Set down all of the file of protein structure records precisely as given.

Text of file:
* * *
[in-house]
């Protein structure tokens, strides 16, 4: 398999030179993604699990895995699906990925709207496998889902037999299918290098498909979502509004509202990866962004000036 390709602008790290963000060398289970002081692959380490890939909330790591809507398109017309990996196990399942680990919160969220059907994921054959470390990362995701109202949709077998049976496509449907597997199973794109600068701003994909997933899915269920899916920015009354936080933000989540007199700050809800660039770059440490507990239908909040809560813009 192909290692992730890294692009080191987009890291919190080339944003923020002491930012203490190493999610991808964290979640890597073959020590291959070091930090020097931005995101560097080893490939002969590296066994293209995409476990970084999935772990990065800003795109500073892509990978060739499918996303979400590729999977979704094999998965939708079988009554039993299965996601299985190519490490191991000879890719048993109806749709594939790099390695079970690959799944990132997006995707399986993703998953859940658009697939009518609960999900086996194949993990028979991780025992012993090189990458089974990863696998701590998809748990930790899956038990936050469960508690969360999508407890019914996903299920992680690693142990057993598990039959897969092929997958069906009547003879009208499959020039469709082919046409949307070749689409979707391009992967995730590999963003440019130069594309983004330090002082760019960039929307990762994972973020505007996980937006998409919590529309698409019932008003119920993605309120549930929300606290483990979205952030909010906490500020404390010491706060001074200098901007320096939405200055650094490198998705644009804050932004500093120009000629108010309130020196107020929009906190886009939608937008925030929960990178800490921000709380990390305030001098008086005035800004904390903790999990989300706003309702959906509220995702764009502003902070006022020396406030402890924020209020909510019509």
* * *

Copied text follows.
[in-house]
């Protein structure tokens, strides 16, 4: 398999030179993604699990895995699906990925709207496998889902037999299918290098498909979502509004509202990866962004000036 390709602008790290963000060398289970002081692959380490890939909330790591809507398109017309990996196990399942680990919160969220059907994921054959470390990362995701109202949709077998049976496509449907597997199973794109600068701003994909997933899915269920899916920015009354936080933000989540007199700050809800660039770059440490507990239908909040809560813009 192909290692992730890294692009080191987009890291919190080339944003923020002491930012203490190493999610991808964290979640890597073959020590291959070091930090020097931005995101560097080893490939002969590296066994293209995409476990970084999935772990990065800003795109500073892509990978060739499918996303979400590729999977979704094999998965939708079988009554039993299965996601299985190519490490191991000879890719048993109806749709594939790099390695079970690959799944990132997006995707399986993703998953859940658009697939009518609960999900086996194949993990028979991780025992012993090189990458089974990863696998701590998809748990930790899956038990936050469960508690969360999508407890019914996903299920992680690693142990057993598990039959897969092929997958069906009547003879009208499959020039469709082919046409949307070749689409979707391009992967995730590999963003440019130069594309983004330090002082760019960039929307990762994972973020505007996980937006998409919590529309698409019932008003119920993605309120549930929300606290483990979205952030909010906490500020404390010491706060001074200098901007320096939405200055650094490198998705644009804050932004500093120009000629108010309130020196107020929009906190886009939608937008925030929960990178800490921000709380990390305030001098008086005035800004904390903790999990989300706003309702959906509220995702764009502003902070006022020396406030402890924020209020909510019509």